Specializes in Emergency Department. Has 6 years experience.

Unfortunately that is sometimes how things are. He has appointed someone to be his POA who isn't willing to follow his wishes, in his own best interest, once he is unable to make decisions for himself. It's sad, but it is something that happens quite a bit.

LadyFree28, BSN, RN

Specializes in Pediatrics, Rehab, Trauma. Has 10 years experience.

I wonder if he could change his POA to himself and make all the decisions; I'm just wondering out loud.

This is a conundrum that the hospice team needs to be involved in; as well as the NM in educating the family of how hospice works, as well as preparing the family for his death; they are the stages of grieving; denial is a HUGE hurdle that the family is experiencing, and there's anger as well; the family needs support and staff must continue to advocate for him; just don't take it personal; they are unprepared as most of the public is about death and dying.

Best wishes.

lifelearningrn, BSN, RN

Specializes in School Nursing. Has 7 years experience.

I think it's sad that the POA is already going against the patient's wishes.. and hospice should definitely be educating the family on hospice and EOL care. I agree with you, the patient should have the right to refuse medication and treatment, and to dictate the remainder of his life. :(

duskyjewel

Specializes in hospice.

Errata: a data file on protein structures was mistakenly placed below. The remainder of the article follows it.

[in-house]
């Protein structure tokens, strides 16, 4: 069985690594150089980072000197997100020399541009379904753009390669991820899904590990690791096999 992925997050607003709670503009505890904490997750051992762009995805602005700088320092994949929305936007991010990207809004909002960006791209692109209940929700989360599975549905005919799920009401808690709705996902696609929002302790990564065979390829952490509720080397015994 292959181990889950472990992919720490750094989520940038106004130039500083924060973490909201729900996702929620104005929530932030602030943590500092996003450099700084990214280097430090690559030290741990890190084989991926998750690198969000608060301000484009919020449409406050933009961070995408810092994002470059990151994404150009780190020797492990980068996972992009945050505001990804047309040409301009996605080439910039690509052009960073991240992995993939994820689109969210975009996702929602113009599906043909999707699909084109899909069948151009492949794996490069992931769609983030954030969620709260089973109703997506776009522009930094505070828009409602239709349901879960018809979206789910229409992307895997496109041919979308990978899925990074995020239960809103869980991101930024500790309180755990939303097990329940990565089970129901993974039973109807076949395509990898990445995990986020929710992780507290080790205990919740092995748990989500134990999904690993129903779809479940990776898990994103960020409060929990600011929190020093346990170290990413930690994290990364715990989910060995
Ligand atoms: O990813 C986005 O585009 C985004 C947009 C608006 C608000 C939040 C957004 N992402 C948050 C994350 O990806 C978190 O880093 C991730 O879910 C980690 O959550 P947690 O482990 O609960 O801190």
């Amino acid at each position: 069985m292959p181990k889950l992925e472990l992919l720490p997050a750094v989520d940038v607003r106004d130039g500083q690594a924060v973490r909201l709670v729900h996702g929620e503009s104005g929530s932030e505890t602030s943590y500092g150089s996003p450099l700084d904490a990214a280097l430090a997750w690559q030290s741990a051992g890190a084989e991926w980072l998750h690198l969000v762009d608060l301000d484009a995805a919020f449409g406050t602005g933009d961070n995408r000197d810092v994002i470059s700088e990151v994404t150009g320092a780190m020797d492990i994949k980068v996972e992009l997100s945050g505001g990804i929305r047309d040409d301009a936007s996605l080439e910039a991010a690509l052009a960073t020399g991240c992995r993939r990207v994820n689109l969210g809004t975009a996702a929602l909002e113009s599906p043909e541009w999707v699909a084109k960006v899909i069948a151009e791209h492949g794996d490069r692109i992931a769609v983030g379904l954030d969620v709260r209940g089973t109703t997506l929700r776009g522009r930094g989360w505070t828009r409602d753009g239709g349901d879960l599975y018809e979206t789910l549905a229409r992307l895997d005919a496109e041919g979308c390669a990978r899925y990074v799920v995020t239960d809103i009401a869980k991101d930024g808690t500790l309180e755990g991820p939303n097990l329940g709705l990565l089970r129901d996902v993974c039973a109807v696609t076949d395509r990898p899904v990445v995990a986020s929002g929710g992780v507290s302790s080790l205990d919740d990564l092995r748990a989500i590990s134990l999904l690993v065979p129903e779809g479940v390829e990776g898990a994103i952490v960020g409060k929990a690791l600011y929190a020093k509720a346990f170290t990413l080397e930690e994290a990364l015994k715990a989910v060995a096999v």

I'm a hospice CNA and see things like this often, too. It's incredibly heartbreaking. Our culture sucks extremely at dealing with death and dying.

Legally, the POA doesn't have any legal authority unless/until the client is unable to make her/his own decisions. What I've seen happen in situations like this is a psych consult for a capacity eval (I work in psychiatric consultation/liaison, and this is one of the things we do), to offer an official opinion about whether he is capable of making informed decisions for himself.

However, the reality is that most facilities will defer to the family members at the bedside. I've heard hospital attorneys explain that the problem is that no one ever sues for being kept alive, but plenty of family members sue for letting their family member die. As long as a family member is standing at the bedside, POA or not, saying "I want you to do everything for (my family member)," that's often what happens. And, of course, once your client does lapse into a coma, or whatever, it is the POA's right to make decisions about his medical care, even if those decisions directly contradict what everyone knows the client's wishes to be (be v. careful about who you name as your POA!!!)

Do you (or does the hospice organization) have a social worker who can talk with the family? They are often v. good at dealing with these kinds of situations. Best wishes.

RainMom

Specializes in PACU, pre/postoperative, ortho. Has 10 years experience.

Perhaps while Joe is still able to make his own decisions, it could be gently suggested to him that he could change his choice of POA to someone who will follow his wishes when he becomes incapacitated.